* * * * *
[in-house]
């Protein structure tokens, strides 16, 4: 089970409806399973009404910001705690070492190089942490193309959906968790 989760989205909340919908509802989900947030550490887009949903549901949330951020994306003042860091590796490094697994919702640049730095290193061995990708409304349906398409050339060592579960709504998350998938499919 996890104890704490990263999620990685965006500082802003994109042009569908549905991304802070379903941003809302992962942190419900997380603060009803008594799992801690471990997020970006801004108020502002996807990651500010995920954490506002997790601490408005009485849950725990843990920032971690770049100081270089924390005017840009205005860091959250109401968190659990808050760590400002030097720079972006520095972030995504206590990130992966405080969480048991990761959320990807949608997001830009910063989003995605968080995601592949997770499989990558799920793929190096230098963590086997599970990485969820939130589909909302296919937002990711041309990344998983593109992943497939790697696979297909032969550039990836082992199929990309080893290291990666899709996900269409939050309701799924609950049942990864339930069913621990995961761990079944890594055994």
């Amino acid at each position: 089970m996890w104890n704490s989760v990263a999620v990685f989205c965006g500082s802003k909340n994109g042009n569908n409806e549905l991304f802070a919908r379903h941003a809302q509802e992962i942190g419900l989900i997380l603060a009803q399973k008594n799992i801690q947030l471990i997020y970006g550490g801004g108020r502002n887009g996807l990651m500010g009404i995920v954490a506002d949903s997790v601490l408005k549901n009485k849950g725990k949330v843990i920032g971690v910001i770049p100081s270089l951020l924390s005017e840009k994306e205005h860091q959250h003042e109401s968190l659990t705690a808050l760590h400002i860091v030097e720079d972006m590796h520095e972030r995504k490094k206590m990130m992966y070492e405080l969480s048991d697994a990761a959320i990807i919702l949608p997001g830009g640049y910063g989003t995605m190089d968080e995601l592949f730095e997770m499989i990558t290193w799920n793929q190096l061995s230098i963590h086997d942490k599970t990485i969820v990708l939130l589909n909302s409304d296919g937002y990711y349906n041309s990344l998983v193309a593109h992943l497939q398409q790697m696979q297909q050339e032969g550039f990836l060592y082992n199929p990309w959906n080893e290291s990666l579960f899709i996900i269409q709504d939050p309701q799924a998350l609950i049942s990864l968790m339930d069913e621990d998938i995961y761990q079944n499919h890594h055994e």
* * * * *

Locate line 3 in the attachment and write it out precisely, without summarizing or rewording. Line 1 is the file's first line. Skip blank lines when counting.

């Amino acid at each position: 089970m996890w104890n704490s989760v990263a999620v990685f989205c965006g500082s802003k909340n994109g042009n569908n409806e549905l991304f802070a919908r379903h941003a809302q509802e992962i942190g419900l989900i997380l603060a009803q399973k008594n799992i801690q947030l471990i997020y970006g550490g801004g108020r502002n887009g996807l990651m500010g009404i995920v954490a506002d949903s997790v601490l408005k549901n009485k849950g725990k949330v843990i920032g971690v910001i770049p100081s270089l951020l924390s005017e840009k994306e205005h860091q959250h003042e109401s968190l659990t705690a808050l760590h400002i860091v030097e720079d972006m590796h520095e972030r995504k490094k206590m990130m992966y070492e405080l969480s048991d697994a990761a959320i990807i919702l949608p997001g830009g640049y910063g989003t995605m190089d968080e995601l592949f730095e997770m499989i990558t290193w799920n793929q190096l061995s230098i963590h086997d942490k599970t990485i969820v990708l939130l589909n909302s409304d296919g937002y990711y349906n041309s990344l998983v193309a593109h992943l497939q398409q790697m696979q297909q050339e032969g550039f990836l060592y082992n199929p990309w959906n080893e290291s990666l579960f899709i996900i269409q709504d939050p309701q799924a998350l609950i049942s990864l968790m339930d069913e621990d998938i995961y761990q079944n499919h890594h055994e």